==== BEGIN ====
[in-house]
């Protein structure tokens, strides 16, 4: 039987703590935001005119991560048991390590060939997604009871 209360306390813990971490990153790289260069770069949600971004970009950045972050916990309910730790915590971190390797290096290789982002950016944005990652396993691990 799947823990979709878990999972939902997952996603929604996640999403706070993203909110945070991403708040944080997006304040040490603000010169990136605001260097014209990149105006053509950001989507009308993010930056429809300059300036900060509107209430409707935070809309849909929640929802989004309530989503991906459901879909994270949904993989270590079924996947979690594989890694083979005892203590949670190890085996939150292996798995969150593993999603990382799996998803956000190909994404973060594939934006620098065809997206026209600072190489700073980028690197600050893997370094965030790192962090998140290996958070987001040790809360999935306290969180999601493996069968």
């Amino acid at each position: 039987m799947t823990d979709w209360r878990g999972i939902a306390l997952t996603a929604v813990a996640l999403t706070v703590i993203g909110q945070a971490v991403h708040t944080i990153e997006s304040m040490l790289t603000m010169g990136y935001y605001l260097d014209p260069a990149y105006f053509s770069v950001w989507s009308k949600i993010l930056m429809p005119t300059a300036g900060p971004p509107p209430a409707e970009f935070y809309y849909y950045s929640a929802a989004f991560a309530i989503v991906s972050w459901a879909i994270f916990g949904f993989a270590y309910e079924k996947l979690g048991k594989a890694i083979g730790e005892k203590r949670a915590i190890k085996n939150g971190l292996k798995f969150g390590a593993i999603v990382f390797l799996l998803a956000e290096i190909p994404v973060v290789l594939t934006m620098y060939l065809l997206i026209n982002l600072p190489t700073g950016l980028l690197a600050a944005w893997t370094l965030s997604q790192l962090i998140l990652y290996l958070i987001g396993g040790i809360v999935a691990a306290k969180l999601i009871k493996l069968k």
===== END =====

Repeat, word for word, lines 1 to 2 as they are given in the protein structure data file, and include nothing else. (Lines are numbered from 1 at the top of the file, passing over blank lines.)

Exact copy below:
[in-house]
């Protein structure tokens, strides 16, 4: 039987703590935001005119991560048991390590060939997604009871 209360306390813990971490990153790289260069770069949600971004970009950045972050916990309910730790915590971190390797290096290789982002950016944005990652396993691990 799947823990979709878990999972939902997952996603929604996640999403706070993203909110945070991403708040944080997006304040040490603000010169990136605001260097014209990149105006053509950001989507009308993010930056429809300059300036900060509107209430409707935070809309849909929640929802989004309530989503991906459901879909994270949904993989270590079924996947979690594989890694083979005892203590949670190890085996939150292996798995969150593993999603990382799996998803956000190909994404973060594939934006620098065809997206026209600072190489700073980028690197600050893997370094965030790192962090998140290996958070987001040790809360999935306290969180999601493996069968």